FURY by G.M. Ford
William Morrow - May, 2001
ISBN 0389077249 - Hardcover

Reviewed by Susan McBride, MyShelf.com
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To be completely honest, I had never read G.M. Ford before, though I had heard of his Leo Waterman books.  Though Leo makes an appearance in FURY, this book belongs to Frank Corso, the gruff, anti-social reporter for the Seattle Sun tabloid who has a knack for making enemies.  Fired from the New York Times after a libel suit sinks his career, Frank took up the only offer he got from Sun to write two columns a month for a set fee, leaving him time to work on crime books.  Other than that, he has little to do with the news game.

That is, until the key witness in a serial killing case comes to him and confesses she lied in court.  Frank had covered the "Trashman" murders three years before, and the man convicted, Walter Leroy Himes, is scheduled to die by lethal injection in six days.  But Leanne Samples, supposedly the only survivor of the Trashman, admits she perjured herself but the police won't believe her.  Frank realizes then that Himes, while hardly a saint, is no serial killer.  Which means the Trashman is still out there and may kill again.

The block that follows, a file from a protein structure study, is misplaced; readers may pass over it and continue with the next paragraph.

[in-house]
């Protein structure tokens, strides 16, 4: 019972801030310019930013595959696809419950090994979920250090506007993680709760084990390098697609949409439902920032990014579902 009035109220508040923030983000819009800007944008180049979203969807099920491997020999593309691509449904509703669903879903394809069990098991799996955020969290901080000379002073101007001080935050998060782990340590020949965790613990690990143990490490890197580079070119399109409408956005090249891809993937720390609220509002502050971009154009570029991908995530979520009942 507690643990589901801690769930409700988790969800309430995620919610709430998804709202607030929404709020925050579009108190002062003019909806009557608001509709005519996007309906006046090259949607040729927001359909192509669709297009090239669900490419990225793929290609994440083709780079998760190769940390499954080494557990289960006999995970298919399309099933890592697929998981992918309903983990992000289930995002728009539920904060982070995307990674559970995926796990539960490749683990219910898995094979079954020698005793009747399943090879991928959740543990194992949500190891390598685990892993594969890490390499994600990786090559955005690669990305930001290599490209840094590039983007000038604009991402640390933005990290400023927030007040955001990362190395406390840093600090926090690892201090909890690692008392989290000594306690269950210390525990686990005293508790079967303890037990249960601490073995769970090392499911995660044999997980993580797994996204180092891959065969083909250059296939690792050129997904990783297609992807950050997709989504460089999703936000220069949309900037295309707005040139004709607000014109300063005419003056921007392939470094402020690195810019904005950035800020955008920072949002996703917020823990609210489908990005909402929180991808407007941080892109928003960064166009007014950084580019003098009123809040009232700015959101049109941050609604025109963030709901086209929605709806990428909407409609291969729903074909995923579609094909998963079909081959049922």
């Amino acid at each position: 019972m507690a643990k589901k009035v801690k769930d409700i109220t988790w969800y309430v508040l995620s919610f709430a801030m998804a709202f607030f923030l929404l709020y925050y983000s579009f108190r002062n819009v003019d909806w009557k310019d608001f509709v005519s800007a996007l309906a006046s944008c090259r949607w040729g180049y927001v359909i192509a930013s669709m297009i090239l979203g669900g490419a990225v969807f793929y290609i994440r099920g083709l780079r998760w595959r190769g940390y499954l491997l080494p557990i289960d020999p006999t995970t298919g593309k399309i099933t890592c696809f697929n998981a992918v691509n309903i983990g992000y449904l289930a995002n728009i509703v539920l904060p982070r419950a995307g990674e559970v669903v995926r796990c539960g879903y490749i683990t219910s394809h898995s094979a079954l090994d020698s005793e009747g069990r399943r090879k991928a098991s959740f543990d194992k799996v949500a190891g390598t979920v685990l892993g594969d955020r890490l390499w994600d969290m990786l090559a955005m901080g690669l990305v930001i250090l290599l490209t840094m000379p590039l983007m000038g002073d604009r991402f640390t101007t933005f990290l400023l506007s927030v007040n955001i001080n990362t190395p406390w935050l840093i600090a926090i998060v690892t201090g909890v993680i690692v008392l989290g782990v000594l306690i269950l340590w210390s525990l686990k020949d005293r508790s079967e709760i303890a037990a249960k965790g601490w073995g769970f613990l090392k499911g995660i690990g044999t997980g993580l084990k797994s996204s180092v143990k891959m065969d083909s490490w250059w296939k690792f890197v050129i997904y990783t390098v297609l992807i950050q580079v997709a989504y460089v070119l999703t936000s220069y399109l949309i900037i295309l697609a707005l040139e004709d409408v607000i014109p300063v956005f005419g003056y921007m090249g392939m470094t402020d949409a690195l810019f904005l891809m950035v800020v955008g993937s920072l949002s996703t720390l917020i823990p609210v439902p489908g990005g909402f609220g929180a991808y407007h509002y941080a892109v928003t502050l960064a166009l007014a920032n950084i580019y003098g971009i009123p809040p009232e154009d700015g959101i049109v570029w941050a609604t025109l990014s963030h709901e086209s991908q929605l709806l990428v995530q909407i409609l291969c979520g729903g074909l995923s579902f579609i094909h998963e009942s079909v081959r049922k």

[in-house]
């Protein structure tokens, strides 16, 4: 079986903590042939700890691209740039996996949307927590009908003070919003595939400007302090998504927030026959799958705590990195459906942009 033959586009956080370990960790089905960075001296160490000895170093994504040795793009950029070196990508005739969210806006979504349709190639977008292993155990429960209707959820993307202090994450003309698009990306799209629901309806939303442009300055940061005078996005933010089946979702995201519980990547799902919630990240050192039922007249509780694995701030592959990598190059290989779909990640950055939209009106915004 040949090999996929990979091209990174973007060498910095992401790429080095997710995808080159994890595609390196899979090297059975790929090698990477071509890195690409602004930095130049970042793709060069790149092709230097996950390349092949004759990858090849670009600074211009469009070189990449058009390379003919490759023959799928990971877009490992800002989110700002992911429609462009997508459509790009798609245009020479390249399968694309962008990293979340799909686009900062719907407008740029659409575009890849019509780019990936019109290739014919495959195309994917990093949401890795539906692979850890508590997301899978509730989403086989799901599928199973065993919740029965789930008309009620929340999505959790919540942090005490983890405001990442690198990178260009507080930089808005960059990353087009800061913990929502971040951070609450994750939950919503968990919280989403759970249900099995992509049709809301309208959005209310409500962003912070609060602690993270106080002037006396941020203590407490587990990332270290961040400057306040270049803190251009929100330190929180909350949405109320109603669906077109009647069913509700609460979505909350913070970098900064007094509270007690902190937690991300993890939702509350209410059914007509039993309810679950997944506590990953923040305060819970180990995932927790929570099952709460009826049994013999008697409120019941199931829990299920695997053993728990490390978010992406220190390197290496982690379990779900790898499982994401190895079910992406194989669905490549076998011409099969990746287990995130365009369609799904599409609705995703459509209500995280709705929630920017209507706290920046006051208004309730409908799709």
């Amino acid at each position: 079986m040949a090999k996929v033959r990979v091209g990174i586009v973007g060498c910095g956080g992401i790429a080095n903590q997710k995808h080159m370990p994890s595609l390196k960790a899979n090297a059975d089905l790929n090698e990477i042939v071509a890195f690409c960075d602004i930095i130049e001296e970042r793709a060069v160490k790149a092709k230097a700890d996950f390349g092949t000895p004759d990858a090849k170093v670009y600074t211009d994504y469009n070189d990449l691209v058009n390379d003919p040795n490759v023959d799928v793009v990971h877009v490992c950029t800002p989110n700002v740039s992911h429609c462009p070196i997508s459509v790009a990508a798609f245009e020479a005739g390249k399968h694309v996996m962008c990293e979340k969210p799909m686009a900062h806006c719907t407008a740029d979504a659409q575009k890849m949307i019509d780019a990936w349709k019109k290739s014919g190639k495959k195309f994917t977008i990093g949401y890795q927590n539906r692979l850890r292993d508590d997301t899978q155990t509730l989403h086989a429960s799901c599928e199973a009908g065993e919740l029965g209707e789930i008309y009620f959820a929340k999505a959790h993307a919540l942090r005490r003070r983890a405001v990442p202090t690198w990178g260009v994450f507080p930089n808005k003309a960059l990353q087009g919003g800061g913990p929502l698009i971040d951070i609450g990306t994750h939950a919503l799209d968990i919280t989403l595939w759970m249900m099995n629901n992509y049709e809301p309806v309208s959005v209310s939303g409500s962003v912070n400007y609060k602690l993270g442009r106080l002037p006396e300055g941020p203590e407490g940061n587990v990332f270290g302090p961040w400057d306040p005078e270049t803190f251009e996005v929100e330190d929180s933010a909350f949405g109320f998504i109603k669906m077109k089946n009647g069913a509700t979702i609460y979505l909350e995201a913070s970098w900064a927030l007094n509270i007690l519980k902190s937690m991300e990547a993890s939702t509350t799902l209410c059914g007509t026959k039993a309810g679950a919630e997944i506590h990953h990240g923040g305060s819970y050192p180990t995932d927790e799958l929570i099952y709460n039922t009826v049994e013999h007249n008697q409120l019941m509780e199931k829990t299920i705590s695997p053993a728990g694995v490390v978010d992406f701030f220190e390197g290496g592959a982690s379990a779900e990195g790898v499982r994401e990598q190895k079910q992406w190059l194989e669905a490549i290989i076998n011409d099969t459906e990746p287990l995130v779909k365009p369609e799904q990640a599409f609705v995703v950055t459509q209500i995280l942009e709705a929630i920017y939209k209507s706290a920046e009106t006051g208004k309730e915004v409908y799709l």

FURY grabbed hold of me from the start, and I ended up reading it all in one sitting.  Though there are moments of disbelief--like the fact that Frank puts together the pieces of the three-year-old case and finds the culprit in a matter of days when the FBI and police couldn't do it before--the pace is fast, the plot absorbing, the words stark and the settings vivid.  A good fit for fans of Connelly and one of my favorite reads so far in 2001.

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